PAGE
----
The Real Scoop

Alright.

This has been a long time coming, and considering recent events, its obvious that I need to come clean about everything involving my past and history (since so many wonderful gossipers online think its cool to make fun of people who have real, legitimately impactful problems in life. Shoot for the stars, Scoop people. You’re really making the world a better place.).

I was raised in an extremely abusive household. There is a strange patriarchal dynamic to Asian families, and my father embodied that pretty much to a T. He was the spitting image of the “project a good side” outwardly while maintaining an enormously abusive household. I’m not going to go into the real details of this for legal reasons, but I’ll let you all use your imagination as to what I’m talking about.

For my entire life, I wanted to write. Reading was one of my favorite activities as a kid. That and baseball. Mom always encouraged that. But the other half resented the idea, basically painting it as an empty dream. So that’s why I ended up majoring in economics, for the record. It was the “honorable” route. Eyeroll.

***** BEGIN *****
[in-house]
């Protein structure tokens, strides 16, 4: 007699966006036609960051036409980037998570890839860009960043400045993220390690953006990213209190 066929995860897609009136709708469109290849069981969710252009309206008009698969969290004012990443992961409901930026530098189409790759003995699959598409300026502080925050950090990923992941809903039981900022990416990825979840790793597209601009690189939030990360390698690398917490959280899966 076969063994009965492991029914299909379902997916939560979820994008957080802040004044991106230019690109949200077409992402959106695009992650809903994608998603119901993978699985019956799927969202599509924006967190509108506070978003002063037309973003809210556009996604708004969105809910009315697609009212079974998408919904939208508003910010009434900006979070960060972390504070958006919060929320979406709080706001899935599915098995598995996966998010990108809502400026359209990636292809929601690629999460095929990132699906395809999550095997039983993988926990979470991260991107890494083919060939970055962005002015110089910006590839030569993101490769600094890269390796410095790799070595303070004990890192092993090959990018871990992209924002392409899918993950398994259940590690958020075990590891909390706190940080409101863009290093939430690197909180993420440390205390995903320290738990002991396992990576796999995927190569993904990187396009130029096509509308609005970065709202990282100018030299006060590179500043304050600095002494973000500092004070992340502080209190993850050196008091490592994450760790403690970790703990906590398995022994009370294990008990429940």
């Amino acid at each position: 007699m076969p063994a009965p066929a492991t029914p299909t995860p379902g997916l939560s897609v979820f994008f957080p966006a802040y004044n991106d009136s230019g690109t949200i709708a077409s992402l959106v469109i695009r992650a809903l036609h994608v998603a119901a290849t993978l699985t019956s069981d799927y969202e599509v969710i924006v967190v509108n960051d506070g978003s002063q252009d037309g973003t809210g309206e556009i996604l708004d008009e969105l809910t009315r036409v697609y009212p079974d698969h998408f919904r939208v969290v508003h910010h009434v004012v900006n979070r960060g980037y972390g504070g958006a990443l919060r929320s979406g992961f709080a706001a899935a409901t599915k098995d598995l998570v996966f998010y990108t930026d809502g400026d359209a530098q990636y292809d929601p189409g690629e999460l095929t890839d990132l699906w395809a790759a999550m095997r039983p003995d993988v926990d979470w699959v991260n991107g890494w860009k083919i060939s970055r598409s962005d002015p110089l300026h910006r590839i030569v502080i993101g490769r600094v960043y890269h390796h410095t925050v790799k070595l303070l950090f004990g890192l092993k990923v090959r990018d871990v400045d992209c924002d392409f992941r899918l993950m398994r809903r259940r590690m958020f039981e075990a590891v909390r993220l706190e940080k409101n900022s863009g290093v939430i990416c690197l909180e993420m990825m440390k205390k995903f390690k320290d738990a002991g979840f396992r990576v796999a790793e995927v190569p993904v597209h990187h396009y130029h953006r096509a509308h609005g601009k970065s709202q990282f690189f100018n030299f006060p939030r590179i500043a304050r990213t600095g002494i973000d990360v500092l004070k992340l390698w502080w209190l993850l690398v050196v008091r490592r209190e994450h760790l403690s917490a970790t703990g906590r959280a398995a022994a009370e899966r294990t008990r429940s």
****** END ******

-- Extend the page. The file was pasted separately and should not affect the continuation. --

Many of you might remember this, but most of you probably don’t know this (this is where the story really begins to take shape). When I was a senior in high school, I had verbally committed to play baseball at the University of Tennessee. I was planning to study architecture, truthfully, because it was a creative thing and UT had the only architecture school in the state. But I realized I probably wasn’t going to be accepted into it considering the rigorous workload and juggling baseball, so I had intended to fall back onto writing. TV, journalism, whatever. Point is, something creative. In fact, there’s an old newpaper article of me signing with them in the MJHS library (which was kinda staged because I never actually signed any paperwork).